I have a 14 year old, high school freshmen, boy who is having so much trouble staying on task in class. He is also having problems keeping all the assignments organized with the different due dates, binders and folders. He has an official diagnosis of ADHD and attentiveness is his biggest problem. I am having a very hard time getting the school to evaluate him, qualify him etc. They continue to put all the ownership on him and his behavior. They don’t seem to be listening to the argument that the ADHD is the very thing that is contributing to his activity or lack of activity in class. He is looked at as a talkative boy who just doesn’t want to complete his work. How can I get the school administration to hear me?

    Thank you,
    Darnell L.

    • Darnell, it’s really hard when the school doesn’t listen. Have you tried to find other ADHD parents who may know someone who could advocate for your son? And does your son want help? One of ours did not – especially in ninth grade.

      If he does want to do better, read through our site and grab all the hints you can on staying focused and organized. Grab a copy of “Focus Pocus”. Have him work on one skill – one hint – each day or week. Let him get a taste of the success. If the teachers see your son really trying, hopefully they will be more inclined to help him a bit. Success breeds success.

      And if he’s really talking, tell him to do whatever it takes to stop. Have him ask the teacher to move him to a place where he won’t be so tempted. What sort of dire consequence could you mete out at home to encourage a bit more self control. And yes, I know that self control, 9th grade, boy and ADHD probably don’t belong in the same sentence!

      One word of encouragement. Each of our bouts with 9th grade almost killed us, but in the end we survived – and all the boys graduated on time. I think you will, too! Keep us posted!

    • http://Maria says

      I’m going through the same problem right now. My daughter (even harder to get them to listen) is in 8th grade. She is extremely disorganized and incapable to stay on track. Due to her being a teenage girl, everything is be referred to as normal middle school behavior. Yes, I know that some behavior is normal, but she can’t can’t can’t and can’t again stay on one task until completion (I understand it as I have similar issues). The counselor said there is nothing they can do as the 504 is only accommodations and there is nothing in those plans to help her to get organized.
      One thing I can advise is to be the squeak. Email the teacher, the counselor, the principle. Every time you see the struggle at home you send an email. I’m tired of people judging children for bad behavior without seeing (and looking) at the big picture. My son (7th grade) is finally in special ed. All he really needed is to everybody coming together and holding him responsible, while staying positive and encouraging him. Communication between Administration, Teachers, and the Parents was key and his grades are rising. Now it is time to fight for our daughter. I told the counselor that it is ok that they don’t want to help (as they are not understanding what I want from them), but that I will write expectations down and present them to the 504 coordinator. With an official diagnosis, I don’s see how they can refuse service. However, should they continue, I have no problem moving up to the next level (principle, then board, etc.). You are the child’s strongest advocate, so you need to stay educated about his rights. Don’t let them bring you down. Be his voice.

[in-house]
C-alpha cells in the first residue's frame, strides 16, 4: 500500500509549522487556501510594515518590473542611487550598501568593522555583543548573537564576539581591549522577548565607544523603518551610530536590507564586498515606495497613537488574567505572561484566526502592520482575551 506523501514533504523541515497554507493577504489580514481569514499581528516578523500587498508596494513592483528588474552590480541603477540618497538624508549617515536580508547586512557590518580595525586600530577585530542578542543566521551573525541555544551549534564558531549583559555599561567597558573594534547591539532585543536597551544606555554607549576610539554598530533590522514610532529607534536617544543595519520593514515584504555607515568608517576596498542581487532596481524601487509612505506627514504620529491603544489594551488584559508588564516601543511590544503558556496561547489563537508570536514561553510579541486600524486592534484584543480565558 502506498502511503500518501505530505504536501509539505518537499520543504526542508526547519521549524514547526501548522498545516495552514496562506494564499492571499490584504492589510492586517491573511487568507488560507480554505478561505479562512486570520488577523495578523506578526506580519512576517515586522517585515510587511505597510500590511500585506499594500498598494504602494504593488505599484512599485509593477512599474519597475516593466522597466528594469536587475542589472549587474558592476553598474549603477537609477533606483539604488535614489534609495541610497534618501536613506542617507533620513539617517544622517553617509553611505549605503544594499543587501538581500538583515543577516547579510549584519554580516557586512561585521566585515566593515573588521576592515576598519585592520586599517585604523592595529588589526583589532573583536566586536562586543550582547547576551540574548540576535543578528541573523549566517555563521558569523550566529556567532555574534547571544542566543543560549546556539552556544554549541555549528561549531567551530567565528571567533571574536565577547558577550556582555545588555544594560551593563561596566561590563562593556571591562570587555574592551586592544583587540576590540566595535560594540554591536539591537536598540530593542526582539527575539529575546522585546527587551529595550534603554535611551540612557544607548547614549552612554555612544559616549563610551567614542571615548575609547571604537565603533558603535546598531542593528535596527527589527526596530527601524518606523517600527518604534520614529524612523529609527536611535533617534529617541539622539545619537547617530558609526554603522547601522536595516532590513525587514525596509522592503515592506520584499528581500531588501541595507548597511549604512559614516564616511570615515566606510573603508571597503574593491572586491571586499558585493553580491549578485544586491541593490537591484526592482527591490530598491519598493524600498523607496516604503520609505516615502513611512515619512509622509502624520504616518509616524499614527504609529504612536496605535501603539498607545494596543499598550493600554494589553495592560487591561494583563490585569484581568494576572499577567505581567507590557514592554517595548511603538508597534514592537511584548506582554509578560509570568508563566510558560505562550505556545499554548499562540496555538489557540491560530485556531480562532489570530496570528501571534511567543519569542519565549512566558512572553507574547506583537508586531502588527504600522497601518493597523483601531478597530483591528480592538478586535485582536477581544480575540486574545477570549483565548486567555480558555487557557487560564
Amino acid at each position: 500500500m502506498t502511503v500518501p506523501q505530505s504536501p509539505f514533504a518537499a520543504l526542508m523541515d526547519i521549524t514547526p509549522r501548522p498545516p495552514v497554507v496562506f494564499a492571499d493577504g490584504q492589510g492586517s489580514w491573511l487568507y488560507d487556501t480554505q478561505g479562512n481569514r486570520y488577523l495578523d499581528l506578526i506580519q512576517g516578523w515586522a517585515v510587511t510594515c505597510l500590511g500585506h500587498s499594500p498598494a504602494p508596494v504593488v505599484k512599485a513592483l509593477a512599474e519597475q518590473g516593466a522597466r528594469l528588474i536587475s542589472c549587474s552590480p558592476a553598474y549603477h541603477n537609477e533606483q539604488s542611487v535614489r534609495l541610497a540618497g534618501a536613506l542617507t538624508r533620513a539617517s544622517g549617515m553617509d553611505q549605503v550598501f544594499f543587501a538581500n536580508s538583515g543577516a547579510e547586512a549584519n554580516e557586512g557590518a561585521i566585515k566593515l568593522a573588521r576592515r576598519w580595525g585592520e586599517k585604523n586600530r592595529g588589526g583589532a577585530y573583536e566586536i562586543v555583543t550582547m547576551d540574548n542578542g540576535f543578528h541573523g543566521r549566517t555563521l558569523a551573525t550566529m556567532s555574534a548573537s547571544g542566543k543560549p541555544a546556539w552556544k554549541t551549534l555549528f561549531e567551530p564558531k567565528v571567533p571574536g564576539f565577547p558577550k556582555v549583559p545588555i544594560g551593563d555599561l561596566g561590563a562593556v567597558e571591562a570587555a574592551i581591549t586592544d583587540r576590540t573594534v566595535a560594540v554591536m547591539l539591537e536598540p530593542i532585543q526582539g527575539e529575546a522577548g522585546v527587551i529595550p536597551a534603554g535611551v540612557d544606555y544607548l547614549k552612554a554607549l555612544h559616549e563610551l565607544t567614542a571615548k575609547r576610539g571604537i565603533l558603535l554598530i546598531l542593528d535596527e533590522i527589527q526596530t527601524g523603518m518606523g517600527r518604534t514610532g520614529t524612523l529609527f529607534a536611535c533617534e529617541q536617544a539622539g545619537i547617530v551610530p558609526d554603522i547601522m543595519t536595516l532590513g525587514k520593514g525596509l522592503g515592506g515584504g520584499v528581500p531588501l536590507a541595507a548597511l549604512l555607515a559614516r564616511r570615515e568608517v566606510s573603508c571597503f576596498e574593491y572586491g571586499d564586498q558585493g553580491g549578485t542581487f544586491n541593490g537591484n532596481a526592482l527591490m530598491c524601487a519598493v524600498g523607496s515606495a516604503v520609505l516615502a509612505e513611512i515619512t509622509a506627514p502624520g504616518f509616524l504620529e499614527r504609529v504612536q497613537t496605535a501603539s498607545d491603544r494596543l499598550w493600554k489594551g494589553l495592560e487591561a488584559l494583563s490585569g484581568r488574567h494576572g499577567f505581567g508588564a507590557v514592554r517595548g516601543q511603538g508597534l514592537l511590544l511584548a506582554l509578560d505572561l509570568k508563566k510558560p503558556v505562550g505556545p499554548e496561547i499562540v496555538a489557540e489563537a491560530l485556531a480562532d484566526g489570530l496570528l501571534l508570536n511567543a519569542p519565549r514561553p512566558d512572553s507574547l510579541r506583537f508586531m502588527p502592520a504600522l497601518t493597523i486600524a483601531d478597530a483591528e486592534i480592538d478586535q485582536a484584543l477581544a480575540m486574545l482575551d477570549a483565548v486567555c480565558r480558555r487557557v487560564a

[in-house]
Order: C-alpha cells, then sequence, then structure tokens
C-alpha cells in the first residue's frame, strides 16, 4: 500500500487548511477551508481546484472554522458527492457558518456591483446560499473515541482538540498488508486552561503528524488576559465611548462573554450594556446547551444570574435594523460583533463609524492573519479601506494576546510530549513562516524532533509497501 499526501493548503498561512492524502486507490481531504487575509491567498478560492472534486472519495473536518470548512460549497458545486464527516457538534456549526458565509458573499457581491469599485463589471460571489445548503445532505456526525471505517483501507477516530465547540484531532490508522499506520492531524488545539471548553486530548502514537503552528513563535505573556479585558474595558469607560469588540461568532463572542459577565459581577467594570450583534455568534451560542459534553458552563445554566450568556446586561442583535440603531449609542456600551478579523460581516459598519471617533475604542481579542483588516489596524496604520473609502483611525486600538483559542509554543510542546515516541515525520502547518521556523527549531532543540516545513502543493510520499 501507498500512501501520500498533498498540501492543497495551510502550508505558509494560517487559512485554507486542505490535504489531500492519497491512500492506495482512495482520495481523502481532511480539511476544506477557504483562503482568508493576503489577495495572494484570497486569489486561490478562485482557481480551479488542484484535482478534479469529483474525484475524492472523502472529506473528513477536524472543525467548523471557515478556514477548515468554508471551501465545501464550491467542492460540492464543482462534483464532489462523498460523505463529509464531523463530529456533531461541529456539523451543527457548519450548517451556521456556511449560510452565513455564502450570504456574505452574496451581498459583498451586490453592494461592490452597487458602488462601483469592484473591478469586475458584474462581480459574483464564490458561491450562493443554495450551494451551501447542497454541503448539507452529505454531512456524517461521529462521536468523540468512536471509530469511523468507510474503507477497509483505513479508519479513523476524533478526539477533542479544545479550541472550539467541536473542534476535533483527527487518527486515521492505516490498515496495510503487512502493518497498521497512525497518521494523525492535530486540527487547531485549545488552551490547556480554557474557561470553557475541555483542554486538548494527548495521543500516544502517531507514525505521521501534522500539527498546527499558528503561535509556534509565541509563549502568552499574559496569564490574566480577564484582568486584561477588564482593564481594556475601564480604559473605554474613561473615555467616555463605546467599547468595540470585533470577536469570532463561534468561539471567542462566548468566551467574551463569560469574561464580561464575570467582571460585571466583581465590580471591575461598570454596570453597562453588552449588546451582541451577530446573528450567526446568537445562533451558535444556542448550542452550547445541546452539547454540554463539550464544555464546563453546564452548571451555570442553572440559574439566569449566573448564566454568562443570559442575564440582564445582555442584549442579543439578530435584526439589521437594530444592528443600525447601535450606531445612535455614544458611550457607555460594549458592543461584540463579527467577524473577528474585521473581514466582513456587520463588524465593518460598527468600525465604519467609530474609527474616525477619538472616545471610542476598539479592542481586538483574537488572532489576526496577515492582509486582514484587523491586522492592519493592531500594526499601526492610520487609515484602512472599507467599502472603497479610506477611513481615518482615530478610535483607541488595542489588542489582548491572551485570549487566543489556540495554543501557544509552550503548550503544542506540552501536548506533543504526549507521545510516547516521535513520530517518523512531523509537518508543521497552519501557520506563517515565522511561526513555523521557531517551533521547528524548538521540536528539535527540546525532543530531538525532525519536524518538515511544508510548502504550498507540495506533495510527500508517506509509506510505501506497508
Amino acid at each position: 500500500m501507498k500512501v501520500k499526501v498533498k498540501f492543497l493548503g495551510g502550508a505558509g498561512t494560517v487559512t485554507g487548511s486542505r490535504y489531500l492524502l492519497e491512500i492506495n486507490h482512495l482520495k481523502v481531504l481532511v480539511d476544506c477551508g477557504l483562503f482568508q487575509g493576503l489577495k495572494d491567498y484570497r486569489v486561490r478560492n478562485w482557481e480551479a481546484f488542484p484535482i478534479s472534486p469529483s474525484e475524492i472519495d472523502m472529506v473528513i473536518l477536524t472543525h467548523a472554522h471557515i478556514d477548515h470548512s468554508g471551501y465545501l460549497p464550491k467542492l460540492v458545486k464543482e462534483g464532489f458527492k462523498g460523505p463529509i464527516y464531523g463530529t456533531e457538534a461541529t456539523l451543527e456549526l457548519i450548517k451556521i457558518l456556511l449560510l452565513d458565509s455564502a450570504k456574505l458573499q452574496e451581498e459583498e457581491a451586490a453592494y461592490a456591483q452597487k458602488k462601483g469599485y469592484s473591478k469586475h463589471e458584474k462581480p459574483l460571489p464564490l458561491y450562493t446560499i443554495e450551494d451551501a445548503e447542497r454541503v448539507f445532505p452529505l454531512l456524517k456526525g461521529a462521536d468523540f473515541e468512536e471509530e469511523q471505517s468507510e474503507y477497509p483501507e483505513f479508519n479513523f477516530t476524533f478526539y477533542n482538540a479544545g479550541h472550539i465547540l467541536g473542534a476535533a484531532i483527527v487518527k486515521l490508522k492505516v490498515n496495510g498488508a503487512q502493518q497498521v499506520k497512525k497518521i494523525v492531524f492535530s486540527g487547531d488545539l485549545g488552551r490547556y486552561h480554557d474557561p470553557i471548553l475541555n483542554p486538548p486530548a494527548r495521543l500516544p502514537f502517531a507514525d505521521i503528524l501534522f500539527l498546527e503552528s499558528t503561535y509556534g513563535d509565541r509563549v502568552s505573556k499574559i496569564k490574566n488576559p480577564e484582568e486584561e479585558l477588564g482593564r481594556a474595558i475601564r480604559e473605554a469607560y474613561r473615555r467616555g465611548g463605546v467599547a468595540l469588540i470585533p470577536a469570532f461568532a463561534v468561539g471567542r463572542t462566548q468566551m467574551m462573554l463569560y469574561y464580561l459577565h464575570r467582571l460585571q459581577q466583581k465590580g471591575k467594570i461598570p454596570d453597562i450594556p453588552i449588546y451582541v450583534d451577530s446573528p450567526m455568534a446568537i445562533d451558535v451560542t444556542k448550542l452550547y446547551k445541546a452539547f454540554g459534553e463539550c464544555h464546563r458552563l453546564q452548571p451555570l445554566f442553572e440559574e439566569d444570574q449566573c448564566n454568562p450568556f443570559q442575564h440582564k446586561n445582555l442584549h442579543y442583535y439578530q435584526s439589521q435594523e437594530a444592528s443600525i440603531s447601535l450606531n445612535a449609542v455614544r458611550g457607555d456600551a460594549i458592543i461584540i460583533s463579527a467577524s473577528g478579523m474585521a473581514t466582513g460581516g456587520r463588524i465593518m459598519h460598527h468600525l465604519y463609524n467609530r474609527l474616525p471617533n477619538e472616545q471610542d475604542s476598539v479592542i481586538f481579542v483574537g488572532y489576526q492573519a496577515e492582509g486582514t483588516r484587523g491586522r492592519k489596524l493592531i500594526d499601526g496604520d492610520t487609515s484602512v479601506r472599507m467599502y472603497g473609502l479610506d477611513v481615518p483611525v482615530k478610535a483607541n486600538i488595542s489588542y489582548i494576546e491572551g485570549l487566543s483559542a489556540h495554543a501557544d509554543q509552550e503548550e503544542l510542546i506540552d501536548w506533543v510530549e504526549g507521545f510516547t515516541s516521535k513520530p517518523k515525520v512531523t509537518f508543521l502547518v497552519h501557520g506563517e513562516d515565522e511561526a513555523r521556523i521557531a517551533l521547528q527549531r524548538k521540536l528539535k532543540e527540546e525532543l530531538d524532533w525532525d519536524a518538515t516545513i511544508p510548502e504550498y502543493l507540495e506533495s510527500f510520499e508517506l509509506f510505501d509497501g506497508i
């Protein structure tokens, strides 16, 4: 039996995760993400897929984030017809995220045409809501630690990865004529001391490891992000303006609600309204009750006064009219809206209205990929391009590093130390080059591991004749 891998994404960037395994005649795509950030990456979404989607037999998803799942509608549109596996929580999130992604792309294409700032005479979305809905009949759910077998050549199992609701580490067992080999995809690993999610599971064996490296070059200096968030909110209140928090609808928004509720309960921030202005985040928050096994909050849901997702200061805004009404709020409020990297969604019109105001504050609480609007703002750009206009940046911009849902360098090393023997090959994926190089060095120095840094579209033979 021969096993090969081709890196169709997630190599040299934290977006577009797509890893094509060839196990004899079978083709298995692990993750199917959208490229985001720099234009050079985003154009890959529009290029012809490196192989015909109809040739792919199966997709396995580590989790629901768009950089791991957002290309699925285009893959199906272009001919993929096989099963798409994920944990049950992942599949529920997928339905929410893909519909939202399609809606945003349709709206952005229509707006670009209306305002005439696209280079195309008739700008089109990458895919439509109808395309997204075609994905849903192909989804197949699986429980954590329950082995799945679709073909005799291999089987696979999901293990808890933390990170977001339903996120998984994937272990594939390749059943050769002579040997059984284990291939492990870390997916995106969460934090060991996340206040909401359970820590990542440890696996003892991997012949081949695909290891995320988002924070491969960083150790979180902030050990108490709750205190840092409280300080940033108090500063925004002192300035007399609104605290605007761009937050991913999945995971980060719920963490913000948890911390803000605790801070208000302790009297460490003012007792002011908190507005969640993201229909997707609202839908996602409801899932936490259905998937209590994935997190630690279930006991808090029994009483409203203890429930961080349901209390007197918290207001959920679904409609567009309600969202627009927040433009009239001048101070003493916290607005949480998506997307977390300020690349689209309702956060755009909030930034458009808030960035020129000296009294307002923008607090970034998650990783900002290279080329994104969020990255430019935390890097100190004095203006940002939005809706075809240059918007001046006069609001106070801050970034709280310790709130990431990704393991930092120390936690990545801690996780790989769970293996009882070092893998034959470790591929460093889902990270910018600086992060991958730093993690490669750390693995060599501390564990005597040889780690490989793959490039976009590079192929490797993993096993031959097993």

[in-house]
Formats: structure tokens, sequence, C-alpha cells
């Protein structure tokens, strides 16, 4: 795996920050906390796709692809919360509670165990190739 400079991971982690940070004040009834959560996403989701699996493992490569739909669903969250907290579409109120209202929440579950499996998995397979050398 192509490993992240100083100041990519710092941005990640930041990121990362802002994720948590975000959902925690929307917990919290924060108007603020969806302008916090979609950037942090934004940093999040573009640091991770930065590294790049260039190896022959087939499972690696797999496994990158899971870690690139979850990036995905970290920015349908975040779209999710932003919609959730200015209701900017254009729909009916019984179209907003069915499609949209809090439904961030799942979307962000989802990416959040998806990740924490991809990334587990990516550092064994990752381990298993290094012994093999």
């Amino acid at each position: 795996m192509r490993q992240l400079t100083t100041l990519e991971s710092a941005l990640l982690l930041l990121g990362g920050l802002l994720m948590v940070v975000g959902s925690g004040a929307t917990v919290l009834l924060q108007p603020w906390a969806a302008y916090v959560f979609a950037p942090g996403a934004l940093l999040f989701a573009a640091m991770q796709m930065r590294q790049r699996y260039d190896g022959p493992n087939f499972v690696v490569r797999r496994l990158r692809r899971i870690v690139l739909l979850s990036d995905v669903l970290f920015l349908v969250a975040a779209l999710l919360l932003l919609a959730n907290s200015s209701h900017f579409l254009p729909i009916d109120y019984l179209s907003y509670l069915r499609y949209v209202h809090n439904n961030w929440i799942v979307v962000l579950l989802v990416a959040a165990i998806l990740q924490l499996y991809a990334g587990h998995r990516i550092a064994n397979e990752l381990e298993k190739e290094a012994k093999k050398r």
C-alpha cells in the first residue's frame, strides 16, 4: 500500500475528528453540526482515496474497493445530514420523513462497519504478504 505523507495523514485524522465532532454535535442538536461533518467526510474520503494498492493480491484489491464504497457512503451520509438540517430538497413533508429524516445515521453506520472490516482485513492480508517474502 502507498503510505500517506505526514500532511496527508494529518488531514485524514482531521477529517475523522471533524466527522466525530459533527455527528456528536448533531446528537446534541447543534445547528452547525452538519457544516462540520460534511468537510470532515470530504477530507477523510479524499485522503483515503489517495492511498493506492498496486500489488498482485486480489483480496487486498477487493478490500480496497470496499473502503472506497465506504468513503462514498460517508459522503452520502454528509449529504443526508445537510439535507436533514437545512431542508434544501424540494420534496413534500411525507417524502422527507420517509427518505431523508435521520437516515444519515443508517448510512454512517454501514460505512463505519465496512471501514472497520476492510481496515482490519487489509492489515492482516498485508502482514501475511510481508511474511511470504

2. http://Erin says

    Kayla and Darnell, I have a 15 year old who has been struggling with ADHD since 3rd grade. I also have been struggling, but with the schools and my son to get them to follow my sons 504 accommodations. Kayla I am glad to hear your children made it through high school because that encourages me to know my son can also. Darnell, I have learned to document everything. It’s the only way to get the school to listen.

  3. http://Robin%20Fitzgerald says

    This was the most the best article I have read since my daughter was diagnosed. thanks

  4. http://MomOfBoys says

    Do you have any advice on what to expect in the first 504 meeting?

  5. http://Reinette says

    We live in South-Africa, we don’t have anything like 504. Our only option was to take my son of 11 then out of school. The school just said that they cannot acommodate him. He has blossomed into a 13 year old with self esteem, but he is stil working very slow and his handwriting is really bad. But it is much better to be the one to encourage him, without teachers telling him he is stupid and useless!

    • http://Chan says

      Hi Reinette, I also live in South Africa and the attitude towards ADHD kids are shocking in our schools. My son is now 11 and we need to find him an affordable school that can accommodate him with his ADHD. He is such a good boy…even the teachers say so! His problem is that he is very slow which takes him long to understand the work and has a problem with his writing. This has now affected his school grades by retaining him in his grade. Do you perhaps have any suggestions on schools in Jhb? I will appreciate anybody’s advise and other suggestions as well…Thank you!